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Cerebrovascular Diseases

Cerebrovascular diseases are a group of diseases that occur with blockage or bleeding of the vessels feeding the brain and give symptoms related to the damaged brain region.
The condition that occurs with the narrowing and occlusion of the brain vessels is called ischemic cerebrovascular disease, and the spread of blood in the brain by tearing the vessel is called cerebral hemorrhage.

According to statistics, cerebrovascular diseases rank third among the causes of death after cancer and heart diseases, and first in terms of morbidity.

Among the neurological diseases of the adult period, cerebrovascular diseases constitute the most common and most important group of diseases. Epidemiological data in Western societies show that 0.2% of societies have a stroke every year. One-third of cases die within a year, making stroke the third leading cause of death. In one third of the cases, varying degrees of sequelae remain due to stroke, and this rate puts stroke in the category of the disease that causes the most disability and dependence.

What Are The Risk Factors?

Unchangeable Risk Factors
Age: Cerebrovascular diseases occur more frequently and progress more severely in older ages.
Gender: It is more common in men.
Genetic Factors: Cerebrovascular disease is more common in some populations.
Changeable risk factors
Hypertension: Uncontrolled hypertension can cause damage, plaque formation and narrowing of cerebral vessels. High blood pressure can also cause blood vessels to rupture, leading to bleeding into the brain. With regular antihypertensive therapy and diet, it is possible to significantly reduce the frequency of cerebrovascular events.

Hyperlipidemia: High blood fats (cholesterol and triglycerides ) are a well-known risk factor for cerebrovascular disease. Diet, exercise and, in some cases, medications are needed to correct this condition.

Diabetes: Uncontrolled high blood sugar may cause impairment in vascular structures and blood clotting functions, causing cerebrovascular accident. Good diabetes control is very important.

Sedentary life: It is known that lack of movement and exercise causes cerebrovascular diseases.
Smoking: It is the most common among the cerebrovascular risk factors.
Alcohol: Frequent and excessive amounts of alcohol can cause heart rhythm disorders and vascular wall damage.
Heart diseases: Heart valve diseases, rhythm disorders, failures can cause cerebrovascular disease with clot formation and embolism.

What Are The Symptoms?

Transient headache that lasts for a few hours
Vision loss
Speech disorders
Memory Problems
Numbness in one half of the body
No loss of strength

What Are The Reasons?

Cerebral thrombosis: Responsible for about half of cerebrovascular events. Atherosclerosclerotic plaques accumulate in the vein and blockage of the vein occurs. In this type of patients, neurological deficit develops gradually. It starts with a headache complaint. Edema develops in the affected area, usually within 72 hours.

Cerebral embolism: clot, air, fat, tumor part etc. from extracranial veins. It occurs as a result of substances blocking the cerebral vessels. Embolism develops without symptoms in a very short time, such as a few seconds or a minute. It often occurs as a result of diseases such as valve diseases and atrial fibrillation.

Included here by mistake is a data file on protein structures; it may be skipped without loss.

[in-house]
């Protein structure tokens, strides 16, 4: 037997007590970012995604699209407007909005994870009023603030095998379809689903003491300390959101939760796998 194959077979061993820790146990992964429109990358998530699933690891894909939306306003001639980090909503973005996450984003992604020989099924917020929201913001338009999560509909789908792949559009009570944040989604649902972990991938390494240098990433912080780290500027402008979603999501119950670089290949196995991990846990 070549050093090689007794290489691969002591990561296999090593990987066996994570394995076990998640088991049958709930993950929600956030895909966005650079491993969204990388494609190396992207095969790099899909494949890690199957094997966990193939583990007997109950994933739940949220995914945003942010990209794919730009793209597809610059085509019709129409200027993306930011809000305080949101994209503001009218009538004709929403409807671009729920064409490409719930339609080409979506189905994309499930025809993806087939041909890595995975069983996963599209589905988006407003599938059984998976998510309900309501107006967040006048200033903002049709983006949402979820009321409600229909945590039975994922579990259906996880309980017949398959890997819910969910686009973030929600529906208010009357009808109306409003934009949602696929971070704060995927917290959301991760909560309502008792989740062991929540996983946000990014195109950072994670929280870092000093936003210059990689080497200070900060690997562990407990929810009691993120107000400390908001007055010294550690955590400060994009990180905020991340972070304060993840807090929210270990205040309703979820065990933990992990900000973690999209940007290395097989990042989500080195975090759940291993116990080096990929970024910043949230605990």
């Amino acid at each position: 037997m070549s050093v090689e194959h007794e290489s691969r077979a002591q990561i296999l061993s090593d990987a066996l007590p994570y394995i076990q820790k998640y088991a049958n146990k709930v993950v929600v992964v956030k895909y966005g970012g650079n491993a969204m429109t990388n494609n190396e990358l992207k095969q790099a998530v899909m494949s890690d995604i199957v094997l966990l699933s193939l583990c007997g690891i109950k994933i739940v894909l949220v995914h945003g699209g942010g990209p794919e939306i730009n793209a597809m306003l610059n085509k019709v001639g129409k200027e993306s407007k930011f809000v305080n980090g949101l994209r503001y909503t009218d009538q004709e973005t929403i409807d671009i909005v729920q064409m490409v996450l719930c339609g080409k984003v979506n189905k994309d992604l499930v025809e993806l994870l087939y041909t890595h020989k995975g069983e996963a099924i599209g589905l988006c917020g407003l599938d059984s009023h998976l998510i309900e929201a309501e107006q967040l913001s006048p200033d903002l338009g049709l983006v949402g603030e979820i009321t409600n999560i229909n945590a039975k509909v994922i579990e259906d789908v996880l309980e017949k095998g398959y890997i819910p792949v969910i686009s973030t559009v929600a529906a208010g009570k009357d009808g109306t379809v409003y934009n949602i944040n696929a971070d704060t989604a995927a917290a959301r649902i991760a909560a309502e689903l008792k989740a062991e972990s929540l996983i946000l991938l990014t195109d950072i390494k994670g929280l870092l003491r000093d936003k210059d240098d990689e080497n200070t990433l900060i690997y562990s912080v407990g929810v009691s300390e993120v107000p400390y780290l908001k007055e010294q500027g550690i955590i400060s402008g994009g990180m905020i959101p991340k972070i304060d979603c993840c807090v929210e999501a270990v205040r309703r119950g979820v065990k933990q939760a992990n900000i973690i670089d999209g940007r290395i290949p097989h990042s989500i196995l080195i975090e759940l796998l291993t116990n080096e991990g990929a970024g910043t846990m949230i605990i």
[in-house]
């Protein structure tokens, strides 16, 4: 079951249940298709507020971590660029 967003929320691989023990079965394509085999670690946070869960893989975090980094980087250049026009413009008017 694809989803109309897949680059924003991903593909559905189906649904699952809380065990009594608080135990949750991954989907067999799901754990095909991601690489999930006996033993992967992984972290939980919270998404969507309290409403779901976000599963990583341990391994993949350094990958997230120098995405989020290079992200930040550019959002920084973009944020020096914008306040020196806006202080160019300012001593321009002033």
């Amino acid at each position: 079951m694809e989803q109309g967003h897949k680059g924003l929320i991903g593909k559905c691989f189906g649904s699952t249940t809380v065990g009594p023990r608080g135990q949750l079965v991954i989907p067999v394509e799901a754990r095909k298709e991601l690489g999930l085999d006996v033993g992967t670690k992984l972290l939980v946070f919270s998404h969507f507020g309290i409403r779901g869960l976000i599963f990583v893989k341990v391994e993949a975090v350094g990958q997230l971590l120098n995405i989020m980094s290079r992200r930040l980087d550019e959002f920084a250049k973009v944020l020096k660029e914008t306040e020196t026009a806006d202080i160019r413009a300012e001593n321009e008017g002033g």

Intracranial hemorrhage: Causes abrupt cessation of blood flow. The appearance of signs and symptoms occurs in a very short time. Factors causing bleeding; bleeding disorders such as leucemia, aplastic anemia, hemophilia, anticoagulant therapy, acute infections, vascular disorders such as diabetes and aneurysms, head traumas, tumors.

What Are The Diagnostic Methods?

The information provided by the patient and their relatives is very valuable in diagnosing cerebrovasculardisease ina patient presenting with disease symptoms. For this reason, having people who know the development of the event next to the patient helps the diagnosis to be made more quickly.
Imaging tests to be performed following the examination of the patient are arranged in order of necessity. Imaging examinations to be performed following the examination of the patient are arranged according to the order of necessity.

Cranial tomography is the most commonly used and very helpful examination method for diagnosis. In some patients, cranial MRI and angiography may also be required, depending on the situation. Blood tests and cardiac examinations to find the cause of the disease are also completed at the time of application.

What Are The Treatment Methods of Hydrocephalus?

Effective treatment of the disease should begin as quickly as possible, as in the treatment of a heart attack. Clot dissolving methods to open vascular occlusion, which can be applied in patients who are brought in the first three or six hours, can give very satisfactory results in the treatment. In patients who arrive later, treatments to prevent vascular congestion, and if there is edema in the brain, treatments to eliminate this situation are applied.

Surgical treatments are rarely applied, which vary approximately in bleeding conditions. In addition, other cardiac and hematological systemic problems that cause this condition should also be eliminated. In the next stage, rehabilitation interventions are applied to help patients regain their lost functions.

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